Wayne Heilman | The Colorado Springs Gazette
The Colorado Springs area job market took another big step forward in June as the area’s unemployment rate fell to 6.8 percent, the lowest in 5 1/2 years and the biggest month-to-month drop since at least 2000, the U.S. Bureau of Labor Statistics reported Wednesday.
Colorado Springs area unemployment rate, June 2013-June 2014
June 2013: 8.1 percent
July 2013: 8 percent
August 2013: 8 percent
September 2013: 7.9 percent
October 2013: 7.8 percent
November 2013: 7.7 percent
December 2013: 7.6 percent
January 2014: 7.5 percent
February 2014: 7.5 percent
March 2014: 7.6 percent
April 2014: 7.4 percent
May 2014: 7.2 percent
June 2014: 6.8 percent
Source: U.S. Bureau of Labor Statistics
June was a banner month for the local job market by almost any standard. The number of area residents looking for jobs last month fell by more than 1,400 from May, more than doubling the largest decline in the unemployed during the past 14 1/2 years. The previous largest drop — 655 — took place from April into May.
Nearly all of the job seekers — nearly 80 percent — presumably found jobs, since total employment grew by more than 1,100, the most since September 2012 and the second-highest monthly gain in more than 11 years.
“This is the best report we have had in years,” said Fred Crowley, a local economic consultant who retired earlier this year as senior economist of the Southern Colorado Economic Forum. “Overall, it is a very favorable report that is a nice reversal from what we have seen in recent months.”
The area’s job market has been slow to recover from the recession, and Colorado Springs still has the second-highest jobless rate among the state’s seven metropolitan areas. The rate is also higher than both the statewide average of 5.5 percent and the national average of 6.1 percent. The area’s unemployment rate, which is calculated from a survey of households, was 8.1 percent in June 2013 and peaked at 10 percent at the end of 2010, but has declined nearly a full percentage point as the number of people looking for work has dropped by more than 2,500 during the past three months.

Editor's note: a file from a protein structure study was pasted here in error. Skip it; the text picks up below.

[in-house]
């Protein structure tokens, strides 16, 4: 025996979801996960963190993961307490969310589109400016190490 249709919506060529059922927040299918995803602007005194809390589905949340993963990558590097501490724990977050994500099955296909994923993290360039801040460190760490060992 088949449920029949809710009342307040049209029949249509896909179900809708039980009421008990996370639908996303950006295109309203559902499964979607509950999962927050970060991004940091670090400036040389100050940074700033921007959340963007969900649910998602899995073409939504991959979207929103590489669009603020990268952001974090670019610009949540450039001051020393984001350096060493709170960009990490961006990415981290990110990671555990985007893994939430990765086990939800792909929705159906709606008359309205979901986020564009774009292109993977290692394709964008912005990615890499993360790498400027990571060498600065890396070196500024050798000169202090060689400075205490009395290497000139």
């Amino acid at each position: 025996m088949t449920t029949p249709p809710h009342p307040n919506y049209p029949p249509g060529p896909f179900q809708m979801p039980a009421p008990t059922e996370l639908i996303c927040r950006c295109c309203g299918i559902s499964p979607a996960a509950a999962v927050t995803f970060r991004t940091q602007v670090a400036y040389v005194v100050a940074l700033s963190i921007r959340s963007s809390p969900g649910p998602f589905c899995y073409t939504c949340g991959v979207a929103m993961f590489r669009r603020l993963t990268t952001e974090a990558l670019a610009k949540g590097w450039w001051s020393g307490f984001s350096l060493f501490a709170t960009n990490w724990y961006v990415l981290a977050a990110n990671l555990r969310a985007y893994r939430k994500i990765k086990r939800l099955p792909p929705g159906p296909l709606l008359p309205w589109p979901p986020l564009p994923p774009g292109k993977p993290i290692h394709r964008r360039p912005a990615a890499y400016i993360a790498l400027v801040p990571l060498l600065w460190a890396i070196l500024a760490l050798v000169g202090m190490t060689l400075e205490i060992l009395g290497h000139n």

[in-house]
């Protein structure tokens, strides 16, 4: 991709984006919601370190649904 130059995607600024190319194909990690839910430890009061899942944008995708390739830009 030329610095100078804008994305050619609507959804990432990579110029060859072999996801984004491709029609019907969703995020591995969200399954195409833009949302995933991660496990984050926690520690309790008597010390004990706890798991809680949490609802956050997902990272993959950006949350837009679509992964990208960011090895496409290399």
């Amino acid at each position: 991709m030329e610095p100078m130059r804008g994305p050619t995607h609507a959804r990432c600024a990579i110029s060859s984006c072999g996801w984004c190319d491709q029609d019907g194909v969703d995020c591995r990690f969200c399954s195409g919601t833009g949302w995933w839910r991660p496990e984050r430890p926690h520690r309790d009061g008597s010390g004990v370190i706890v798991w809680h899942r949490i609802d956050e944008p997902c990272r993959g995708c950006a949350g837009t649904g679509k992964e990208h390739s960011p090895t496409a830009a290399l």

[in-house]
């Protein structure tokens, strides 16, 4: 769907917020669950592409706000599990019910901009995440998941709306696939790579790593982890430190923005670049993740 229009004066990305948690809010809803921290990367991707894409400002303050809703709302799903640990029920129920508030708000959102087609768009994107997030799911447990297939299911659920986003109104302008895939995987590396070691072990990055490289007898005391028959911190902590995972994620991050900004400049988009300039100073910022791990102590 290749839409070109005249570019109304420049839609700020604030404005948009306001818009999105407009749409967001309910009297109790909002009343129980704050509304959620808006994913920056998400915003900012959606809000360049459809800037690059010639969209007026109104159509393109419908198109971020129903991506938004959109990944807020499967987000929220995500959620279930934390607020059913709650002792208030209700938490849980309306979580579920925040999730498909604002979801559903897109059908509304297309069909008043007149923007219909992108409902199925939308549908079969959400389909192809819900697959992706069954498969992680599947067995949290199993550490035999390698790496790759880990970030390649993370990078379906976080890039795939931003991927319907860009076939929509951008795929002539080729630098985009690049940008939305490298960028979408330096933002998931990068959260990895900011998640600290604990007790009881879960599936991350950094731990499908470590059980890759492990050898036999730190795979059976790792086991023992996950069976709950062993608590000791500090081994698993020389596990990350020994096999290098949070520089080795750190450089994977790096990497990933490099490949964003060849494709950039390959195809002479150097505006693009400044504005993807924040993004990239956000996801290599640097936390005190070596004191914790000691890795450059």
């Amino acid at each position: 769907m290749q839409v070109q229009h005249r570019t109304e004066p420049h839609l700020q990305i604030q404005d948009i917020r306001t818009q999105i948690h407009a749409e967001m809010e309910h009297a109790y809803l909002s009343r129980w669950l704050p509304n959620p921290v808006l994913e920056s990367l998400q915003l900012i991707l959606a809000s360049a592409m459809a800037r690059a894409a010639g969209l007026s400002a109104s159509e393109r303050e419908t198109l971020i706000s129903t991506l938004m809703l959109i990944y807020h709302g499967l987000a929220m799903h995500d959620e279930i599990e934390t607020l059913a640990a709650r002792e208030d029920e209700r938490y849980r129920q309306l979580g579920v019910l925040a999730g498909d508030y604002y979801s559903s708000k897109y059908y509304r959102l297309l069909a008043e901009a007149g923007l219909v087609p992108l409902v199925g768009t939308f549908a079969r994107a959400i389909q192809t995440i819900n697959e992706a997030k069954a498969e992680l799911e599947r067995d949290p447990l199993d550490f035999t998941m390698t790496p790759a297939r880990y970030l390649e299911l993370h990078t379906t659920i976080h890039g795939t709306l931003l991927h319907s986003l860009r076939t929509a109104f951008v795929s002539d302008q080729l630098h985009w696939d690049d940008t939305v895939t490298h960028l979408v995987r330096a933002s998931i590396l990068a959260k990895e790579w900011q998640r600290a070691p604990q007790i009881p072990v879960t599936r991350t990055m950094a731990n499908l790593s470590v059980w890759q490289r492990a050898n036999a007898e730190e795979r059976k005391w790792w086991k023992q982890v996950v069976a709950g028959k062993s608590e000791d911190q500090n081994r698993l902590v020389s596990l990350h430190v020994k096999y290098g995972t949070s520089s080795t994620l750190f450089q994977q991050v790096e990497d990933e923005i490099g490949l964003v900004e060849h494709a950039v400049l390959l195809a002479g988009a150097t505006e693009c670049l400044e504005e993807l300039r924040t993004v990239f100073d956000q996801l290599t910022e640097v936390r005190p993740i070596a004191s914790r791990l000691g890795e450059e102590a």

“This recovery has been the most sluggish in U.S. history. Employers have been reluctant to hire because of uncertainty about health care costs from the Affordable Care Act, but we are now seeing the number of discouraged workers dropping sharply as they come back into the labor force,” said Tatiana Bailey, the economic forum’s new director.
The news isn’t all good, however, as a different measure reflects a less optimistic view of the local economy. Local payrolls, which are calculated from a survey of employers, grew in June by just 0.4 percent from a year ago to 257,700, the slowest growth rate in 3 1/2 years. Those numbers are prone to major revisions — May’s local payroll growth rate was revised upward to 0.7 percent from 0.4 percent, and the Bureau of Labor Statistics has made major annual revisions to its local payroll numbers during each of the previous three years.
Much of June’s sluggish payroll growth resulted from declining employment by both the state and federal governments as well as the tourism industry, offsetting some of the surging gains in the health care, finance and professional and business services industries, all of which pay wages that are higher than El Paso County’s average. The report also doesn’t indicate whether employment is full time or part time.
Tom Binnings, a senior partner in Summit Economics LLC, a local economic research and consulting firm, said unemployment may be dropping despite sluggish payroll growth because many of those now counted as employed have started their own businesses. Self-employed residents are not included in the payroll numbers. That reflects a nationwide trend of more people starting businesses to escape unemployment, though there is little evidence of the trend in statewide numbers that show payroll growth over the past year exceeding 3 percent.
“The good news is that locally we continue to see job growth in the private sector despite cutbacks by both the state and federal governments,” Binnings said. “I don’t see anything halting this momentum other than the Fed cutting back on economic stimulus faster than the economy can withstand.”
This article was written by WAYNE HEILMAN from The Gazette (Colorado Springs, Colo.) and was legally licensed through the NewsCred publisher network.